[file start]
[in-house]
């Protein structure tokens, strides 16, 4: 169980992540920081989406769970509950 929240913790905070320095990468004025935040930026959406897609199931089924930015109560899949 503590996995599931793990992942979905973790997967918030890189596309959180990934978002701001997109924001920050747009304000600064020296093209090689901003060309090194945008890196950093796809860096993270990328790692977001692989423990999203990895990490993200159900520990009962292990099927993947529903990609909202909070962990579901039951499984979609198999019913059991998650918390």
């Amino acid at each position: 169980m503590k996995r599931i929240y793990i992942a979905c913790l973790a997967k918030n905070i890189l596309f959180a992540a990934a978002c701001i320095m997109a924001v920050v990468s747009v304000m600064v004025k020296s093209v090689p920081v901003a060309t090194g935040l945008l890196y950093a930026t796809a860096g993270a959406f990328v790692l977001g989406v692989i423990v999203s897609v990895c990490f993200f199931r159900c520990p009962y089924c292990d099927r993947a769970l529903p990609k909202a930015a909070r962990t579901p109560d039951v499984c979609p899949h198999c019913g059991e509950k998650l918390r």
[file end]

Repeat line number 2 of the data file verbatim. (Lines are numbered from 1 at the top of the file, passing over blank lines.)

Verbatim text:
């Protein structure tokens, strides 16, 4: 169980992540920081989406769970509950 929240913790905070320095990468004025935040930026959406897609199931089924930015109560899949 503590996995599931793990992942979905973790997967918030890189596309959180990934978002701001997109924001920050747009304000600064020296093209090689901003060309090194945008890196950093796809860096993270990328790692977001692989423990999203990895990490993200159900520990009962292990099927993947529903990609909202909070962990579901039951499984979609198999019913059991998650918390």